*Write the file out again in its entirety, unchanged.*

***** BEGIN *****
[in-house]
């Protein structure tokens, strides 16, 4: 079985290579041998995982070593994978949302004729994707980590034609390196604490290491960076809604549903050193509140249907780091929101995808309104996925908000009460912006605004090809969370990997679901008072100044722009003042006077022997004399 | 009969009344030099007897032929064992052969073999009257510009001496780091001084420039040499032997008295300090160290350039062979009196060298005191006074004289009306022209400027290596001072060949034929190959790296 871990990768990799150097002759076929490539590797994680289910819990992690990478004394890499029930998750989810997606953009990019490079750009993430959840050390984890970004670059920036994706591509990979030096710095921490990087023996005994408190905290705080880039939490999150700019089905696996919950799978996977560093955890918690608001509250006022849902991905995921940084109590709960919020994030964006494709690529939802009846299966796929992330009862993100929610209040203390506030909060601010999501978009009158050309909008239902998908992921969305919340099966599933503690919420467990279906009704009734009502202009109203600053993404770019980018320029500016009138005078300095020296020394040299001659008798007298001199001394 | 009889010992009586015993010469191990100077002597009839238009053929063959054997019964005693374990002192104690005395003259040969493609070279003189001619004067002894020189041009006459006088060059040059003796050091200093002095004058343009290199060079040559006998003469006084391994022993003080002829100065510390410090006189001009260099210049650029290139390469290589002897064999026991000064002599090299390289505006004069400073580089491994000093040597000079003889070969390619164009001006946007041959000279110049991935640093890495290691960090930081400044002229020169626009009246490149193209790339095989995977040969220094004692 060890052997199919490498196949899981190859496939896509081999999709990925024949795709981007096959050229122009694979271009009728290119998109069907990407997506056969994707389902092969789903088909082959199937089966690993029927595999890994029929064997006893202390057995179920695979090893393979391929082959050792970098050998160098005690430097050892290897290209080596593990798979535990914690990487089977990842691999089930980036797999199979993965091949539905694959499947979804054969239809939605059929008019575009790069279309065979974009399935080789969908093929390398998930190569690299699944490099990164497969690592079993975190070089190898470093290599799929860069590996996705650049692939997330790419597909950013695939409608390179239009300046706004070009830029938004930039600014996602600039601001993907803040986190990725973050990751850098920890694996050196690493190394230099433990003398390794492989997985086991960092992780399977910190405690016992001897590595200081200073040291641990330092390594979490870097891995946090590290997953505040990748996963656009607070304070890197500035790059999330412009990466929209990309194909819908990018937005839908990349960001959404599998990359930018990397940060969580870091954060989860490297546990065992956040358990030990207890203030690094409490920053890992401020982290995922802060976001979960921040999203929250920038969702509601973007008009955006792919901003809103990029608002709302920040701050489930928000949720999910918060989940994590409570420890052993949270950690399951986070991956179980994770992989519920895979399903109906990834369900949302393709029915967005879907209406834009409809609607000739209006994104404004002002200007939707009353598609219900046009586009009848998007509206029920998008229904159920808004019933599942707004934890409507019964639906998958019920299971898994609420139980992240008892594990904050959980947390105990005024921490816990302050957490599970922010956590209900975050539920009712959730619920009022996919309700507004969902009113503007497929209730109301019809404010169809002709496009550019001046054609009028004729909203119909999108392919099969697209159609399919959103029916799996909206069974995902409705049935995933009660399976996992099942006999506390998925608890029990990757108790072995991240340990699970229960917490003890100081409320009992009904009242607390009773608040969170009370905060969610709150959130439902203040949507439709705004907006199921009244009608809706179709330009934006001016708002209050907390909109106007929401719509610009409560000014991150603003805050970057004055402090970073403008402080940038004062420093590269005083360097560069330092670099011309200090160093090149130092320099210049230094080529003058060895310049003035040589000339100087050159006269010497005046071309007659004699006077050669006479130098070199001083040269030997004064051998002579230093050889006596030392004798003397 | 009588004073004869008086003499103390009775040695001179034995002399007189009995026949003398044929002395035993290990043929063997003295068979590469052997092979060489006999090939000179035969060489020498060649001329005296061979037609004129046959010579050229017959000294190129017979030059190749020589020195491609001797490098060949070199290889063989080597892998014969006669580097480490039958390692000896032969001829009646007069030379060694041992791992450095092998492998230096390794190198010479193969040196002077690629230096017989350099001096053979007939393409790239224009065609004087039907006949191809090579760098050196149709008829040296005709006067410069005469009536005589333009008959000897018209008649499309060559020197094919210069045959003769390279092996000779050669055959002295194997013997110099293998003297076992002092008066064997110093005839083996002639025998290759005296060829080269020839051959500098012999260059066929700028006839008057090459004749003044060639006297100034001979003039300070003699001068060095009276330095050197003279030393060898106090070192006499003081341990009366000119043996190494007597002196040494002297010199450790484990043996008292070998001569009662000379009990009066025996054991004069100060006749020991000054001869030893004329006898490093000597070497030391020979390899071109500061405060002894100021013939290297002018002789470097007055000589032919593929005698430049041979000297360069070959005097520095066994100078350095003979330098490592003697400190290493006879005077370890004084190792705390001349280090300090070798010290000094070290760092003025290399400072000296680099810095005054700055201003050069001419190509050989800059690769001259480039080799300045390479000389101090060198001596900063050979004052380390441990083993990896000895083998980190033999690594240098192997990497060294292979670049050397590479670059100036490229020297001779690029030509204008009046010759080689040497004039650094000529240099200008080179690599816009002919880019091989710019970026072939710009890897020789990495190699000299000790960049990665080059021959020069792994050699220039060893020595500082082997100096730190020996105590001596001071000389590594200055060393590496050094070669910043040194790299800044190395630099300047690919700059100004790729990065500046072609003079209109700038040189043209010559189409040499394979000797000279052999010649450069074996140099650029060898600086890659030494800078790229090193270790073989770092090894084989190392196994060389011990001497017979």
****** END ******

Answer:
[in-house]
């Protein structure tokens, strides 16, 4: 079985290579041998995982070593994978949302004729994707980590034609390196604490290491960076809604549903050193509140249907780091929101995808309104996925908000009460912006605004090809969370990997679901008072100044722009003042006077022997004399 | 009969009344030099007897032929064992052969073999009257510009001496780091001084420039040499032997008295300090160290350039062979009196060298005191006074004289009306022209400027290596001072060949034929190959790296 871990990768990799150097002759076929490539590797994680289910819990992690990478004394890499029930998750989810997606953009990019490079750009993430959840050390984890970004670059920036994706591509990979030096710095921490990087023996005994408190905290705080880039939490999150700019089905696996919950799978996977560093955890918690608001509250006022849902991905995921940084109590709960919020994030964006494709690529939802009846299966796929992330009862993100929610209040203390506030909060601010999501978009009158050309909008239902998908992921969305919340099966599933503690919420467990279906009704009734009502202009109203600053993404770019980018320029500016009138005078300095020296020394040299001659008798007298001199001394 | 009889010992009586015993010469191990100077002597009839238009053929063959054997019964005693374990002192104690005395003259040969493609070279003189001619004067002894020189041009006459006088060059040059003796050091200093002095004058343009290199060079040559006998003469006084391994022993003080002829100065510390410090006189001009260099210049650029290139390469290589002897064999026991000064002599090299390289505006004069400073580089491994000093040597000079003889070969390619164009001006946007041959000279110049991935640093890495290691960090930081400044002229020169626009009246490149193209790339095989995977040969220094004692 060890052997199919490498196949899981190859496939896509081999999709990925024949795709981007096959050229122009694979271009009728290119998109069907990407997506056969994707389902092969789903088909082959199937089966690993029927595999890994029929064997006893202390057995179920695979090893393979391929082959050792970098050998160098005690430097050892290897290209080596593990798979535990914690990487089977990842691999089930980036797999199979993965091949539905694959499947979804054969239809939605059929008019575009790069279309065979974009399935080789969908093929390398998930190569690299699944490099990164497969690592079993975190070089190898470093290599799929860069590996996705650049692939997330790419597909950013695939409608390179239009300046706004070009830029938004930039600014996602600039601001993907803040986190990725973050990751850098920890694996050196690493190394230099433990003398390794492989997985086991960092992780399977910190405690016992001897590595200081200073040291641990330092390594979490870097891995946090590290997953505040990748996963656009607070304070890197500035790059999330412009990466929209990309194909819908990018937005839908990349960001959404599998990359930018990397940060969580870091954060989860490297546990065992956040358990030990207890203030690094409490920053890992401020982290995922802060976001979960921040999203929250920038969702509601973007008009955006792919901003809103990029608002709302920040701050489930928000949720999910918060989940994590409570420890052993949270950690399951986070991956179980994770992989519920895979399903109906990834369900949302393709029915967005879907209406834009409809609607000739209006994104404004002002200007939707009353598609219900046009586009009848998007509206029920998008229904159920808004019933599942707004934890409507019964639906998958019920299971898994609420139980992240008892594990904050959980947390105990005024921490816990302050957490599970922010956590209900975050539920009712959730619920009022996919309700507004969902009113503007497929209730109301019809404010169809002709496009550019001046054609009028004729909203119909999108392919099969697209159609399919959103029916799996909206069974995902409705049935995933009660399976996992099942006999506390998925608890029990990757108790072995991240340990699970229960917490003890100081409320009992009904009242607390009773608040969170009370905060969610709150959130439902203040949507439709705004907006199921009244009608809706179709330009934006001016708002209050907390909109106007929401719509610009409560000014991150603003805050970057004055402090970073403008402080940038004062420093590269005083360097560069330092670099011309200090160093090149130092320099210049230094080529003058060895310049003035040589000339100087050159006269010497005046071309007659004699006077050669006479130098070199001083040269030997004064051998002579230093050889006596030392004798003397 | 009588004073004869008086003499103390009775040695001179034995002399007189009995026949003398044929002395035993290990043929063997003295068979590469052997092979060489006999090939000179035969060489020498060649001329005296061979037609004129046959010579050229017959000294190129017979030059190749020589020195491609001797490098060949070199290889063989080597892998014969006669580097480490039958390692000896032969001829009646007069030379060694041992791992450095092998492998230096390794190198010479193969040196002077690629230096017989350099001096053979007939393409790239224009065609004087039907006949191809090579760098050196149709008829040296005709006067410069005469009536005589333009008959000897018209008649499309060559020197094919210069045959003769390279092996000779050669055959002295194997013997110099293998003297076992002092008066064997110093005839083996002639025998290759005296060829080269020839051959500098012999260059066929700028006839008057090459004749003044060639006297100034001979003039300070003699001068060095009276330095050197003279030393060898106090070192006499003081341990009366000119043996190494007597002196040494002297010199450790484990043996008292070998001569009662000379009990009066025996054991004069100060006749020991000054001869030893004329006898490093000597070497030391020979390899071109500061405060002894100021013939290297002018002789470097007055000589032919593929005698430049041979000297360069070959005097520095066994100078350095003979330098490592003697400190290493006879005077370890004084190792705390001349280090300090070798010290000094070290760092003025290399400072000296680099810095005054700055201003050069001419190509050989800059690769001259480039080799300045390479000389101090060198001596900063050979004052380390441990083993990896000895083998980190033999690594240098192997990497060294292979670049050397590479670059100036490229020297001779690029030509204008009046010759080689040497004039650094000529240099200008080179690599816009002919880019091989710019970026072939710009890897020789990495190699000299000790960049990665080059021959020069792994050699220039060893020595500082082997100096730190020996105590001596001071000389590594200055060393590496050094070669910043040194790299800044190395630099300047690919700059100004790729990065500046072609003079209109700038040189043209010559189409040499394979000797000279052999010649450069074996140099650029060898600086890659030494800078790229090193270790073989770092090894084989190392196994060389011990001497017979």